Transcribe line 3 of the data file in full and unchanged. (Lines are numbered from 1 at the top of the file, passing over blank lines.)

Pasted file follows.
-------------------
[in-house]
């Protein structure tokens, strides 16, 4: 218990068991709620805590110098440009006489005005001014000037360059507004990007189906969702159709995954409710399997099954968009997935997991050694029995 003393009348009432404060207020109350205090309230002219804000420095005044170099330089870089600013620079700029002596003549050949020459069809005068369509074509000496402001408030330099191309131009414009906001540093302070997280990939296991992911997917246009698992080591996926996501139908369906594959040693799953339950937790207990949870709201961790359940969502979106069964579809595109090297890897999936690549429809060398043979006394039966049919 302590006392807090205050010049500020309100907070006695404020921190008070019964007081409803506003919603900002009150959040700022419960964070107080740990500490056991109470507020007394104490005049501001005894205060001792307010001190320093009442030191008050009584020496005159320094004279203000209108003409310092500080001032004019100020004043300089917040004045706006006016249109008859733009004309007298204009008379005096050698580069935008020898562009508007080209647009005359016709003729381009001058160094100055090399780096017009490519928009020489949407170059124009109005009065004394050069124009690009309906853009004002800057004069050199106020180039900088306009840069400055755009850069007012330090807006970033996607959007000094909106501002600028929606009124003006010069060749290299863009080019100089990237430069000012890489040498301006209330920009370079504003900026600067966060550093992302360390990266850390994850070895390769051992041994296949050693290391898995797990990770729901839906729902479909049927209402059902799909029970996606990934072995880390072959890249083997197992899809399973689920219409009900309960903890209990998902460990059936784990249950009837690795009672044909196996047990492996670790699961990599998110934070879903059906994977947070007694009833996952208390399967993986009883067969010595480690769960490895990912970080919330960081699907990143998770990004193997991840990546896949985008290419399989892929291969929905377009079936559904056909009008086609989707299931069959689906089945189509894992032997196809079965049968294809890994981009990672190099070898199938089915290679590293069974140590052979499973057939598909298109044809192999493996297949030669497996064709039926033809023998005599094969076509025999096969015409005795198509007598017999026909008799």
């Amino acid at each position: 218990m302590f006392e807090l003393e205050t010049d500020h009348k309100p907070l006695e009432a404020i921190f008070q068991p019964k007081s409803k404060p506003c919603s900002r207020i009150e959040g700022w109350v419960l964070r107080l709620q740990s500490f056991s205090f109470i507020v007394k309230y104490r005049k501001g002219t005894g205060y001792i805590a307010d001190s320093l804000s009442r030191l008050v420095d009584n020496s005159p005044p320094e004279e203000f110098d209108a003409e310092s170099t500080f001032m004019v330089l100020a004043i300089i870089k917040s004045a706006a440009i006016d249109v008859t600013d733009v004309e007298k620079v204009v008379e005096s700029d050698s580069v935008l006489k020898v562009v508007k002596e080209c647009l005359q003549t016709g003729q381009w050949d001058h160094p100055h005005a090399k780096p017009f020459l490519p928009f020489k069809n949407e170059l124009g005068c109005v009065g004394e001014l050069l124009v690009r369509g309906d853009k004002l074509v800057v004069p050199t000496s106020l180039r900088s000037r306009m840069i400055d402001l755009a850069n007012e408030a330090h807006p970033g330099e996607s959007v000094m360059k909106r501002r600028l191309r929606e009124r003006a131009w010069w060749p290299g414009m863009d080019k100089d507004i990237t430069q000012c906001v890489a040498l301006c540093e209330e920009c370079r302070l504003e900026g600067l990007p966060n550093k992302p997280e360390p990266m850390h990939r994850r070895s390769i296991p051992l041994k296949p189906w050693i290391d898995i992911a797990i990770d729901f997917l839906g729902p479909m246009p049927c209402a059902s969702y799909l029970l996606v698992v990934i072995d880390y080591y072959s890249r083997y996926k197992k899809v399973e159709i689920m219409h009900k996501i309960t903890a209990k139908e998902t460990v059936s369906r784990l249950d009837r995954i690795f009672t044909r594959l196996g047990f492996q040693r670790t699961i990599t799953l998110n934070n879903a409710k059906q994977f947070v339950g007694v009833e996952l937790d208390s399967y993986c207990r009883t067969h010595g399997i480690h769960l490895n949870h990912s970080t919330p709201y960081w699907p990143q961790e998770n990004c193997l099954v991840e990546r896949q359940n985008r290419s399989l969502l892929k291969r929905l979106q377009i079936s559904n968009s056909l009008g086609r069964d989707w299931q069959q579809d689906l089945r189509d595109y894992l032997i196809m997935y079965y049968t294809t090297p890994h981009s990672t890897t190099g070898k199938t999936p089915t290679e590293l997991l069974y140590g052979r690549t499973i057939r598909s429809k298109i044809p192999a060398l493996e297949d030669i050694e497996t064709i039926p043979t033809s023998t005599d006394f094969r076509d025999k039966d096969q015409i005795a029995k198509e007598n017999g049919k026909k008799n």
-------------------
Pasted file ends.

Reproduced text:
């Amino acid at each position: 218990m302590f006392e807090l003393e205050t010049d500020h009348k309100p907070l006695e009432a404020i921190f008070q068991p019964k007081s409803k404060p506003c919603s900002r207020i009150e959040g700022w109350v419960l964070r107080l709620q740990s500490f056991s205090f109470i507020v007394k309230y104490r005049k501001g002219t005894g205060y001792i805590a307010d001190s320093l804000s009442r030191l008050v420095d009584n020496s005159p005044p320094e004279e203000f110098d209108a003409e310092s170099t500080f001032m004019v330089l100020a004043i300089i870089k917040s004045a706006a440009i006016d249109v008859t600013d733009v004309e007298k620079v204009v008379e005096s700029d050698s580069v935008l006489k020898v562009v508007k002596e080209c647009l005359q003549t016709g003729q381009w050949d001058h160094p100055h005005a090399k780096p017009f020459l490519p928009f020489k069809n949407e170059l124009g005068c109005v009065g004394e001014l050069l124009v690009r369509g309906d853009k004002l074509v800057v004069p050199t000496s106020l180039r900088s000037r306009m840069i400055d402001l755009a850069n007012e408030a330090h807006p970033g330099e996607s959007v000094m360059k909106r501002r600028l191309r929606e009124r003006a131009w010069w060749p290299g414009m863009d080019k100089d507004i990237t430069q000012c906001v890489a040498l301006c540093e209330e920009c370079r302070l504003e900026g600067l990007p966060n550093k992302p997280e360390p990266m850390h990939r994850r070895s390769i296991p051992l041994k296949p189906w050693i290391d898995i992911a797990i990770d729901f997917l839906g729902p479909m246009p049927c209402a059902s969702y799909l029970l996606v698992v990934i072995d880390y080591y072959s890249r083997y996926k197992k899809v399973e159709i689920m219409h009900k996501i309960t903890a209990k139908e998902t460990v059936s369906r784990l249950d009837r995954i690795f009672t044909r594959l196996g047990f492996q040693r670790t699961i990599t799953l998110n934070n879903a409710k059906q994977f947070v339950g007694v009833e996952l937790d208390s399967y993986c207990r009883t067969h010595g399997i480690h769960l490895n949870h990912s970080t919330p709201y960081w699907p990143q961790e998770n990004c193997l099954v991840e990546r896949q359940n985008r290419s399989l969502l892929k291969r929905l979106q377009i079936s559904n968009s056909l009008g086609r069964d989707w299931q069959q579809d689906l089945r189509d595109y894992l032997i196809m997935y079965y049968t294809t090297p890994h981009s990672t890897t190099g070898k199938t999936p089915t290679e590293l997991l069974y140590g052979r690549t499973i057939r598909s429809k298109i044809p192999a060398l493996e297949d030669i050694e497996t064709i039926p043979t033809s023998t005599d006394f094969r076509d025999k039966d096969q015409i005795a029995k198509e007598n017999g049919k026909k008799n």